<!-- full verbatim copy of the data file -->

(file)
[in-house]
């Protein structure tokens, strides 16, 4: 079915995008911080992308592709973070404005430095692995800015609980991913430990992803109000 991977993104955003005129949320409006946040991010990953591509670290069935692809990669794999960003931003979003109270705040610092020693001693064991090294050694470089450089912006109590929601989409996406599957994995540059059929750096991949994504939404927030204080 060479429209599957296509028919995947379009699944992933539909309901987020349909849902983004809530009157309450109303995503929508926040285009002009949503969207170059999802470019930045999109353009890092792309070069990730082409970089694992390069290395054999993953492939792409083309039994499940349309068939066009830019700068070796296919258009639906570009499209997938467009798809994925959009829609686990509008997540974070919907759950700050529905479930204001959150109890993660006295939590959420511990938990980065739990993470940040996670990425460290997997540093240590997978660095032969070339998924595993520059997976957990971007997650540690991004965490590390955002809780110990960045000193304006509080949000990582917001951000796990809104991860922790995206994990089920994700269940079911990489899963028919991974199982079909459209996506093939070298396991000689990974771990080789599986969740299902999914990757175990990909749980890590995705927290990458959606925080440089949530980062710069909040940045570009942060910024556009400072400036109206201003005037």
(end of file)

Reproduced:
[in-house]
């Protein structure tokens, strides 16, 4: 079915995008911080992308592709973070404005430095692995800015609980991913430990992803109000 991977993104955003005129949320409006946040991010990953591509670290069935692809990669794999960003931003979003109270705040610092020693001693064991090294050694470089450089912006109590929601989409996406599957994995540059059929750096991949994504939404927030204080 060479429209599957296509028919995947379009699944992933539909309901987020349909849902983004809530009157309450109303995503929508926040285009002009949503969207170059999802470019930045999109353009890092792309070069990730082409970089694992390069290395054999993953492939792409083309039994499940349309068939066009830019700068070796296919258009639906570009499209997938467009798809994925959009829609686990509008997540974070919907759950700050529905479930204001959150109890993660006295939590959420511990938990980065739990993470940040996670990425460290997997540093240590997978660095032969070339998924595993520059997976957990971007997650540690991004965490590390955002809780110990960045000193304006509080949000990582917001951000796990809104991860922790995206994990089920994700269940079911990489899963028919991974199982079909459209996506093939070298396991000689990974771990080789599986969740299902999914990757175990990909749980890590995705927290990458959606925080440089949530980062710069909040940045570009942060910024556009400072400036109206201003005037």